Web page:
Thursday, 26 January 2017: 11:15 AM
Conference Center: Chelan 4 (Washington State Convention Center )
What is a drone? What is an autopilot, and just what is an IMU and a Kalman filter? This presentation describes an open source hardware and software architecture defined by the Ardupilot firmware, the MAVLink message protocol, several layers of user-space software, and various supported hardware devices and peripherals. It will also cover the current capabilities and components of the core software stacks, as well as extended support for different hardware platforms and sensors, computer vision processing, cameras and image tags, as well as specific science applications and related FOSS projects currently underway. The two highlighted projects both suggest more non-traditional (and less mobile) data acquisition applications using these tools; for more typical UAV applications, airframe options and alternative firmware will also be discussed.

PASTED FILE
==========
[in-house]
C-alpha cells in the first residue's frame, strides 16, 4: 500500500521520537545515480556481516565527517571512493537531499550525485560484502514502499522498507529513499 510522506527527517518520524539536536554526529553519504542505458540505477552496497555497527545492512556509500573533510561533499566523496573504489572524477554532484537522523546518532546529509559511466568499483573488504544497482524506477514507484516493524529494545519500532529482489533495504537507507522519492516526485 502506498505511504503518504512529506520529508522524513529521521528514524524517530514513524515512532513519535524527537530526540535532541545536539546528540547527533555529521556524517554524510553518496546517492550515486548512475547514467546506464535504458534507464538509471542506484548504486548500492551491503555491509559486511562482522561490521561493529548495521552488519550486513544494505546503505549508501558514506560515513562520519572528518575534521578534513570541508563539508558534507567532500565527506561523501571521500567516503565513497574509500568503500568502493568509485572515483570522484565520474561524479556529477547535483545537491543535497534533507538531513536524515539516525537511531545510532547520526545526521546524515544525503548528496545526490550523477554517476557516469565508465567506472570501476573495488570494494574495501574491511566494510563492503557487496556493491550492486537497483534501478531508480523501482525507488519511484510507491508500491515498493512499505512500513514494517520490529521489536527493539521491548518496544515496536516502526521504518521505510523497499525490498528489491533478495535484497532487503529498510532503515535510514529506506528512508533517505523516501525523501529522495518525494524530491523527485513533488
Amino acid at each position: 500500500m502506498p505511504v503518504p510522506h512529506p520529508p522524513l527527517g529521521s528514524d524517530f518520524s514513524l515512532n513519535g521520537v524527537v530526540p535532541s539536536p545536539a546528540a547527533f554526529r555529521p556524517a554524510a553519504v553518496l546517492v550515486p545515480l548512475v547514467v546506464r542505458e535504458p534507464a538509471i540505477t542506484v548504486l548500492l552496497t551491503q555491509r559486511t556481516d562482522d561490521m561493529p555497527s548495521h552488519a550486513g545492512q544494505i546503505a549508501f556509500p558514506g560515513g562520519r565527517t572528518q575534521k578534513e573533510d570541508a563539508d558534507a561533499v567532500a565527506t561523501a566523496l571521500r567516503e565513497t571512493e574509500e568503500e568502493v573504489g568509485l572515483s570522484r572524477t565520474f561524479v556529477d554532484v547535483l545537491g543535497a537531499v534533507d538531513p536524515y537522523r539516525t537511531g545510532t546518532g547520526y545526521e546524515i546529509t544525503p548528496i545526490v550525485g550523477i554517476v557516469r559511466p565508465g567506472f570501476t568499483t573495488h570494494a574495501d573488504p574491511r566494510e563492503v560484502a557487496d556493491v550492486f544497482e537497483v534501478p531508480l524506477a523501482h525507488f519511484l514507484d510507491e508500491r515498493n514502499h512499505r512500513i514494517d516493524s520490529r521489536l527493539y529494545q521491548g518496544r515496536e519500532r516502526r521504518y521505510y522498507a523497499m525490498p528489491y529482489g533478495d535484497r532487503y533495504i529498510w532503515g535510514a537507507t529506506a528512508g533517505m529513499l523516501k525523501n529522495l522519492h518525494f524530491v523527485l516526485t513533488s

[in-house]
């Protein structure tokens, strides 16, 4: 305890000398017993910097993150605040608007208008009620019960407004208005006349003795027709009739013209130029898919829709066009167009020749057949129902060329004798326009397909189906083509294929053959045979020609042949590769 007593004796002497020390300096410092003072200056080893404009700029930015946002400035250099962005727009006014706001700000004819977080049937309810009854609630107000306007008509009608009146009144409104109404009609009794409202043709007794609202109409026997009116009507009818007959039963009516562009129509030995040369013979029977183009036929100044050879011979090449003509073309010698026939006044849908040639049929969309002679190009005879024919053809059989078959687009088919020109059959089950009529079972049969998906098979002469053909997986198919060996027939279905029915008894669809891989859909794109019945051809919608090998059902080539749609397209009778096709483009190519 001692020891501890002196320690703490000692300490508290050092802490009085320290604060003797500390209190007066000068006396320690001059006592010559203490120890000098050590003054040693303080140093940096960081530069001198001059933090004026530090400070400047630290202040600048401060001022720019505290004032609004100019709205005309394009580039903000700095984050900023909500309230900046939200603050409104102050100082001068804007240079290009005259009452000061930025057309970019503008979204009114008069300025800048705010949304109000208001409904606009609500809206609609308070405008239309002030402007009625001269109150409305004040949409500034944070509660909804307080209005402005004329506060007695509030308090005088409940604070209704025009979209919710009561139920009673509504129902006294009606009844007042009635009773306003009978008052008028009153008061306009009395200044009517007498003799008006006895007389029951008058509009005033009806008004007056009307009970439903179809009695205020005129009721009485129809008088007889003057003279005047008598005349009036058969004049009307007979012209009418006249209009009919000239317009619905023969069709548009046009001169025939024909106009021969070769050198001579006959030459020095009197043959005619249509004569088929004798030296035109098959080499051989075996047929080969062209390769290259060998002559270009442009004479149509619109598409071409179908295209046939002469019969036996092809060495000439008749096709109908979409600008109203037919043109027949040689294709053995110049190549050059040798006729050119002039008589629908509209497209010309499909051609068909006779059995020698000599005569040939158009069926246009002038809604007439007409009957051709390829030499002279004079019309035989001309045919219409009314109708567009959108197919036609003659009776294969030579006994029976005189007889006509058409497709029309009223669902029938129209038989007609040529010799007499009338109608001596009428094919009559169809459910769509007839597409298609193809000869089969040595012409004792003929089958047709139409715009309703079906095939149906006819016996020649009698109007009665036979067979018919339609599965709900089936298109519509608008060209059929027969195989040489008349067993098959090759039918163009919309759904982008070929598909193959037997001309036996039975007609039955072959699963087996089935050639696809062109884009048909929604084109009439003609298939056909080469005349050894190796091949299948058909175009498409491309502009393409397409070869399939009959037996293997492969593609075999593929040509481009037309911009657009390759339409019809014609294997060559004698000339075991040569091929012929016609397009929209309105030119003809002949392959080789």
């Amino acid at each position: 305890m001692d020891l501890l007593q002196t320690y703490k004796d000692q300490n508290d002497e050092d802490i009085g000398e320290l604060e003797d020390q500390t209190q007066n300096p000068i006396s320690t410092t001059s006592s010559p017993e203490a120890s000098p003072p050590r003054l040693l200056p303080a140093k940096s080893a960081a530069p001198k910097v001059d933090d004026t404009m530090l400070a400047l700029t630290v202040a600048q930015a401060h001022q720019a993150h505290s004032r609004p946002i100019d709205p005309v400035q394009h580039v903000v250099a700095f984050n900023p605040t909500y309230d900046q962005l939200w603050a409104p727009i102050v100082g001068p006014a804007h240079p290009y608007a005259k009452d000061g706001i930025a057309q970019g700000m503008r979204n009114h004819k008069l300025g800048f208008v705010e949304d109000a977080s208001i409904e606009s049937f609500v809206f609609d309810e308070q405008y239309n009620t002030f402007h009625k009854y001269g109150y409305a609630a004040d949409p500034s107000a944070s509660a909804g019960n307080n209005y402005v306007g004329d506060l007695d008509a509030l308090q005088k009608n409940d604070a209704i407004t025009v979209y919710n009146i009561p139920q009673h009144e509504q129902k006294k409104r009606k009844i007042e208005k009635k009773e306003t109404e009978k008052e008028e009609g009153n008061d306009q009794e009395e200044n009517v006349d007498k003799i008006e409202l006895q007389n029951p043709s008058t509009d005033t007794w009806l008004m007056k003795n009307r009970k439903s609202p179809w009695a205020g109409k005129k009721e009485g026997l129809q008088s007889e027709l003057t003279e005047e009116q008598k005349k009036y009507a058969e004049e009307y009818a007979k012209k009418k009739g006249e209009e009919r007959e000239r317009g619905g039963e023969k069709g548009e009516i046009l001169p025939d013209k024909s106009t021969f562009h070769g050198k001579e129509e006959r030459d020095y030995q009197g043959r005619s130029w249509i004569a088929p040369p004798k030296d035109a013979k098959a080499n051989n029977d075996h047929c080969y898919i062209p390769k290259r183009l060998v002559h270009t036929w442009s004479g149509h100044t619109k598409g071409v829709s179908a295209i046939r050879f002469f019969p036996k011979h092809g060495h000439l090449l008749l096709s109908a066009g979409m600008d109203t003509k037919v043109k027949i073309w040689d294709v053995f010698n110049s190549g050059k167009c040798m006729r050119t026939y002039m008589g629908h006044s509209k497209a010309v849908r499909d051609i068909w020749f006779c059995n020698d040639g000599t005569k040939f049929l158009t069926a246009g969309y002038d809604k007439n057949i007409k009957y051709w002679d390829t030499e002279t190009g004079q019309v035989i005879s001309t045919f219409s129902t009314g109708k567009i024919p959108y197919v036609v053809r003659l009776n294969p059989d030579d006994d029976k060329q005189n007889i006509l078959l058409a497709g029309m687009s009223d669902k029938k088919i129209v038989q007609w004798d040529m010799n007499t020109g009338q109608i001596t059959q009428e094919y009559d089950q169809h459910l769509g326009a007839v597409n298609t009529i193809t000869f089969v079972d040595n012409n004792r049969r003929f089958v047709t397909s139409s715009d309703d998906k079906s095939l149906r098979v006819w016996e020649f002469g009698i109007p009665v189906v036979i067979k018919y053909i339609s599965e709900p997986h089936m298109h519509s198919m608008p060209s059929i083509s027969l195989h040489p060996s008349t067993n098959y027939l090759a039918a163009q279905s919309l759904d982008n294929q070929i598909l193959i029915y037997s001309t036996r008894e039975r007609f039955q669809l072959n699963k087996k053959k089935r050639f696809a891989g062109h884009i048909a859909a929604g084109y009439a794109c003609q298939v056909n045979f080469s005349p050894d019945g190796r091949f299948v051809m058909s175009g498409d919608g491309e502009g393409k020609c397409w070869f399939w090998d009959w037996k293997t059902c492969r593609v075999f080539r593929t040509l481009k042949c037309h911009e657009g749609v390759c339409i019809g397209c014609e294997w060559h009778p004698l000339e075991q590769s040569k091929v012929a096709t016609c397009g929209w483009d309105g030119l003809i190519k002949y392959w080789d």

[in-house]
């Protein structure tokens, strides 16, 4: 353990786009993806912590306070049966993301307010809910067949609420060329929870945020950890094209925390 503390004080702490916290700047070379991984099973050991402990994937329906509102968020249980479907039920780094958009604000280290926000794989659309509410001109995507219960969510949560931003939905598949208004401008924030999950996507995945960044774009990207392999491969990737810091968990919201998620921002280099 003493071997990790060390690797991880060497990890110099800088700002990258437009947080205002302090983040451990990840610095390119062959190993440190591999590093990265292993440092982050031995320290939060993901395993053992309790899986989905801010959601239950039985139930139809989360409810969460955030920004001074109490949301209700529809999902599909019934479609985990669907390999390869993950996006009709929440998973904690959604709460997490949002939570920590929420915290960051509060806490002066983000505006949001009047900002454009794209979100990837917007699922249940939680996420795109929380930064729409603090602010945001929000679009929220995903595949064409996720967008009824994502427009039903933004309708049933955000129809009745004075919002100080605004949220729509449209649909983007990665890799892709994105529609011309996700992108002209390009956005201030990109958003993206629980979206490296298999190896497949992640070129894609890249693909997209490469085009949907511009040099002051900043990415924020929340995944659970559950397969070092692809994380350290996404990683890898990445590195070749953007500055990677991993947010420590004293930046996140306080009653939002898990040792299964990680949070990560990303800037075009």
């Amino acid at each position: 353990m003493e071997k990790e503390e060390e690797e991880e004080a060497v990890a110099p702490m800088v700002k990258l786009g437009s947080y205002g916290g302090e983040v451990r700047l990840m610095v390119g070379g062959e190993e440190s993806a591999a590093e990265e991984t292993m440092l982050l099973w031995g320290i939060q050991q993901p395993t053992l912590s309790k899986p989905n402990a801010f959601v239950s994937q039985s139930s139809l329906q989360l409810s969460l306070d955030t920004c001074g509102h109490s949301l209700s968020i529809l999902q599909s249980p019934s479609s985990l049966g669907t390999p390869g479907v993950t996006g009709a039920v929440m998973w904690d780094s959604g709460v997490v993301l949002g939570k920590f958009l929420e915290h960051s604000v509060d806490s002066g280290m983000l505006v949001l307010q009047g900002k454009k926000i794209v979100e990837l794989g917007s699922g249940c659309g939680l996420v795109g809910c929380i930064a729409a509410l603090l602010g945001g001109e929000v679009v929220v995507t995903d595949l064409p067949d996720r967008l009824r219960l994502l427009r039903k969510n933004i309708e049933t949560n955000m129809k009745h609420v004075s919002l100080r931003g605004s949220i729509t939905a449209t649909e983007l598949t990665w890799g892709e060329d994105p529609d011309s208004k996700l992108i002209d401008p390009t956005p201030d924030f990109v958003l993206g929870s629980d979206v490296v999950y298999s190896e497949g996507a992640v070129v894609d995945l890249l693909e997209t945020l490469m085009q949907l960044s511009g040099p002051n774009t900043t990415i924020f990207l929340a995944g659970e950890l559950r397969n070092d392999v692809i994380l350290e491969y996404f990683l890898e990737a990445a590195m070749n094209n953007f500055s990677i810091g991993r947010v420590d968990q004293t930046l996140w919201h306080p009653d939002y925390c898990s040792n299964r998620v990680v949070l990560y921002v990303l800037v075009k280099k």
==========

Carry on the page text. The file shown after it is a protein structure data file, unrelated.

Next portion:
Since both education and the scientific process itself are dependent on freely shared and open ideas, including those expressed as program source code or other engineering artifacts, the advantages of an open instrumentation platform should be obvious. Systems based on open standards and free/open source hardware and software can be constructed at an extremely low cost and offer the benefits of supporting both hands-on learning and real science. The current software has already been developed, tested, and used in many application domains including UAVs and other autonomous vehicles (DARPA Grand Challenge), underwater vehicle research, micro-satellites (cubesats), and fixed instrumentation.
Supplementary URL: https://github.com/VCTLabs/foss-rst-presentations
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